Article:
Psychoanalytic Excavation

A Look at What Lies beneath the Surface of Human Behavior and Motivation

What's with the infinitely irritating Cialis bathtubs?

Humans don't like meaninglessness

I apologize in advance.  But I can't take it anymore.  I freely admit this is not at all a timely posting. I'm just hoping to get my intense aggravation with the Cialis bathtubs finally out of my system.  I hoped it would go away.  But it hasn't, and now I hope this post will do the trick.

So here goes (better late than never):  What's with the bathtubs?

picture of couple in bathtubs in ocean

As a physician, I think Cialis, produced by Eli Lilly, is a perfectly fine drug for erectile dysfunction (at least to my knowledge) and serves a very useful purpose. I just hate the ads, which seem to be stunningly pervasive.  Tonight I watched the news for two hours and the bathubs ads were on at least twice.

A quick search on the Internet yields an inordinate number of blog postings expressing the same intense frustration with the bathtubs that appear relentlessly in the Cialis commercials. For some interesting discussion, try this blog 

I'm sure Eli Lilly makes a good profit on the sales of Cialis.  Maybe the company  thinks that  the bathtub ads  are selling the drug.  I think they are extraordinarily mistaken.  The drug sells itself in spite of the ads.  They (Lilly and its ad company) could argue, "hey you know the name, don't you?  You remember our ads, don't you?  What more could we want?"  Well, how about not provoking your market into near insanity.  

So what's wrong with the ad from a psychoanalyst's point of view? I'll start with some side issues and work up to the dreaded bathtubs.

First (and I hate to have to say it) but the vast majority of people do not like to see old people becoming sexually aroused.  Even old people don't much like to see it! It's not that we don't think older people should have sex.  Sure they should.   We'd just rather not look at it or think about it. 

This aversion is not because of some ageist prejudice-the reason is more interesting and more complex.  The cause has to do with something from our ancient pasts-we don't like to think of our parents having sex. So in our unconscious minds, the couple in the ads are roughly equivalent to our parents--no matter how old we are.   In our inner minds, none of us really thinks of ourselves as 60 or 70 even if we are.  It's a paradox-the ever-lasting child in us hates seeing our parents be sexy.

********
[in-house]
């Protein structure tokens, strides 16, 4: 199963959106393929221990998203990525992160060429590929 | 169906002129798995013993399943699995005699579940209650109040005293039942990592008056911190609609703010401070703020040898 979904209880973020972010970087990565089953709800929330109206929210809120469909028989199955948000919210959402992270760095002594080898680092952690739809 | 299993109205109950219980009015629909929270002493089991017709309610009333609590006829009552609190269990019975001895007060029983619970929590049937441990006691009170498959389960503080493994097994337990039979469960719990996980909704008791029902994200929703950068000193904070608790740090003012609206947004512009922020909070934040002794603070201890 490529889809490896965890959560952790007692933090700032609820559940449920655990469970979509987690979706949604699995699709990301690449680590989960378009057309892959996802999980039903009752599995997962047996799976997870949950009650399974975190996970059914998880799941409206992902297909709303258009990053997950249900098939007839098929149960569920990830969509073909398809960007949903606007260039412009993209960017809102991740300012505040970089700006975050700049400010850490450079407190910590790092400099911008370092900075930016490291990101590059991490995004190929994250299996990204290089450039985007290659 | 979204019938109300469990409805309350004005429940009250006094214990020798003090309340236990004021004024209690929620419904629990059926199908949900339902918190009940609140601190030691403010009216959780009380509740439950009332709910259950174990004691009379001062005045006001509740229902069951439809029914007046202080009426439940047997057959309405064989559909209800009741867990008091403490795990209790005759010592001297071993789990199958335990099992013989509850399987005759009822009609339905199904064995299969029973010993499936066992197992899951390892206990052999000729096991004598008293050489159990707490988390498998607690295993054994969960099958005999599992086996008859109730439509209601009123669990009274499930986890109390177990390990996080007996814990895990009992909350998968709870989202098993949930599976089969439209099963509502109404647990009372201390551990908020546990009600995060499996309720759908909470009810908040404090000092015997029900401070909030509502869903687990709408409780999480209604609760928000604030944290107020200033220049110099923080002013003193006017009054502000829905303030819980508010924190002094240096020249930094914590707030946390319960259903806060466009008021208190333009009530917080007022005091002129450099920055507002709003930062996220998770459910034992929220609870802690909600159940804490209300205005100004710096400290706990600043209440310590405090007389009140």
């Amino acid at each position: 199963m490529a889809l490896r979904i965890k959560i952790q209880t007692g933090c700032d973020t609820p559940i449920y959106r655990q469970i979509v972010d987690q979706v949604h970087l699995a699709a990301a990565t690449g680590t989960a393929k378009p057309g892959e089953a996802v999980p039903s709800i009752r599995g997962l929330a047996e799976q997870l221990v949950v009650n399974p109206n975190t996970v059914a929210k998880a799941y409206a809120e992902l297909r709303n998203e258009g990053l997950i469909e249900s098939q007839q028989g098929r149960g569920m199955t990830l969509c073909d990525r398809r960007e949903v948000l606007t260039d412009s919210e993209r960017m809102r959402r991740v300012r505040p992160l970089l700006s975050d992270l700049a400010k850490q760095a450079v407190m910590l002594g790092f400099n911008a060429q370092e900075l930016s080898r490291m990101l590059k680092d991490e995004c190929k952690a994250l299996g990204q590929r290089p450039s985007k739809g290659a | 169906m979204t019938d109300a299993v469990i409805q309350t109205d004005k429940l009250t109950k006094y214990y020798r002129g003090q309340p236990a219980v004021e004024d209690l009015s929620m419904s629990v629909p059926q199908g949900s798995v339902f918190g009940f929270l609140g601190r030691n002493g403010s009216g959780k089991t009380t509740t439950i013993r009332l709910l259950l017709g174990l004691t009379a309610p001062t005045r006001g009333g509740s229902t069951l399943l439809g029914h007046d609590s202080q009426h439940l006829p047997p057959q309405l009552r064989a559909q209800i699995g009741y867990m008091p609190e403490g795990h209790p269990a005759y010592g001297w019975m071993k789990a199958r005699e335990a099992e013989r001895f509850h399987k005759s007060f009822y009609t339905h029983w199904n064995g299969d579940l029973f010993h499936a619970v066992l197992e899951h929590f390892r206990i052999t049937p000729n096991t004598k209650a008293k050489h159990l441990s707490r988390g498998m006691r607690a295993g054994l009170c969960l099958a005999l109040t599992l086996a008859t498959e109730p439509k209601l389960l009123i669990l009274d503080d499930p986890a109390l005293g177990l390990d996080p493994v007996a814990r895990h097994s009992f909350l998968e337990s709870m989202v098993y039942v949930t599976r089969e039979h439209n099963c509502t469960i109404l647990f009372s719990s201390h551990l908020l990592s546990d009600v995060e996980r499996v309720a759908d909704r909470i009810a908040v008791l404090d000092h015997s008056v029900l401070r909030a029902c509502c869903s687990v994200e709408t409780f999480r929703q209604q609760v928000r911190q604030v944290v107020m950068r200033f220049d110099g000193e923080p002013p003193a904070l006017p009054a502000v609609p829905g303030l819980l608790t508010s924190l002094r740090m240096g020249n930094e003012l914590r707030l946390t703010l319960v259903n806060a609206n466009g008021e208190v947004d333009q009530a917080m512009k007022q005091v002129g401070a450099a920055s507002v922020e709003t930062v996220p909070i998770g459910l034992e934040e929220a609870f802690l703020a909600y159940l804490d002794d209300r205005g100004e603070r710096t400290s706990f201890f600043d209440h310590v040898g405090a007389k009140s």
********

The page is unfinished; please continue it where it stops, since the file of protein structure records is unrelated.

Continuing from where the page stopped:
Second.   All that nutty photomontage of dissolving walls and rising gardens and erupting bridges and emerging oceans is Incredibly annoying.  Because it doesn't make any sense.  It is stupid and meaningless, and human beings do not like stupid and meaningless unless it is clearly defined as comedy.  Which it isn't in the Cialis ads.

Now we come to the "two bathtubs" shot, always taken from behind.  The couple appears to be naked, each in one bathtub.  The tubs are separated-- the couple is holding hands.  I guess the implication is that these attractive older folks have successfully done the deed and now they're in a relaxed post-coital state.  The bathtubs are not in a bathroom, or even a spa.  They have no plumbing. They are in the middle of nowhere logical.  The viewer isn't sharing the couple's satisfaction, s/he is thinking BUT WHAT DO THE BATHTUBS MEAN?  WHAT DO THEY SIGNIFY?  NOTHING!!! 

Why is this so aggravating?  Human beings, as stupid as we can be sometimes, are dedicated meaning- seekers.  We don't like meaninglessness.  It makes us uneasy, rubs us the wrong way.  The Cialis bathtubs defy millennium of linguistic meaning-seeking.  People have worked incredibly hard over the millenia to accomplish  the amazing linguistic accomplishment of giving words meaning-"chair" is inextricably linked to the actual object, the thing you sit on, and to the function of sitting.  This is satisfying and calming.  A "bathtub" is linked to the object that holds a lot of water for bathing, and the function of taking a bath.  This is called, in linguistics, the signified and the signifier (the word "chair" is the word,

a dining chair
 the signifier; the object you sit on is the thing signified). The bathtubs in the Cialis ads disconnect signified with signifier and not in a fun way.

 

In one misguided pseudo creative stroke, the makers of Cialis and their advertising agency ignore this basic human principle-that words should mean something,.  Objects should have a meaningful purpose.  As humans, we count on meaning to keep ourselves organized.

 

 

The key thing here is the distinctions between absurdity, fancy and meaninglessness.  Absurdity can be comic, and provide relief from the everyday rigors of reality as well as a sometimes complex commentary on the vagaries of living.  Flights of fantasy can be diverting. But pure meaninglessness is disruptive and disorganizing for the human psyche.  And, I would argue, meaninglessness is not a good way to sell a product.

 

Eli Lilly has not helped itself by creating a monument to meaninglessness.  The fact that the ads have etched a permanent association in peoples minds between Cialis and older people having sex in a bathtub in the middle of nowhere  is not good for Lilly or for us. How about this: How about an ad with some striking  image (that is not nonsensical) and an announcer saying something like "Cialis is a great drug for erectile dysfunction and you don't have to take it right before sex which is really convenient?" The market would rejoice.

 

 

 

 

Prudence Gourguechon, M.D., served as President of the American Psychoanalytic Association from 2008-2010. She has a clinical and consulting practice in Chicago.

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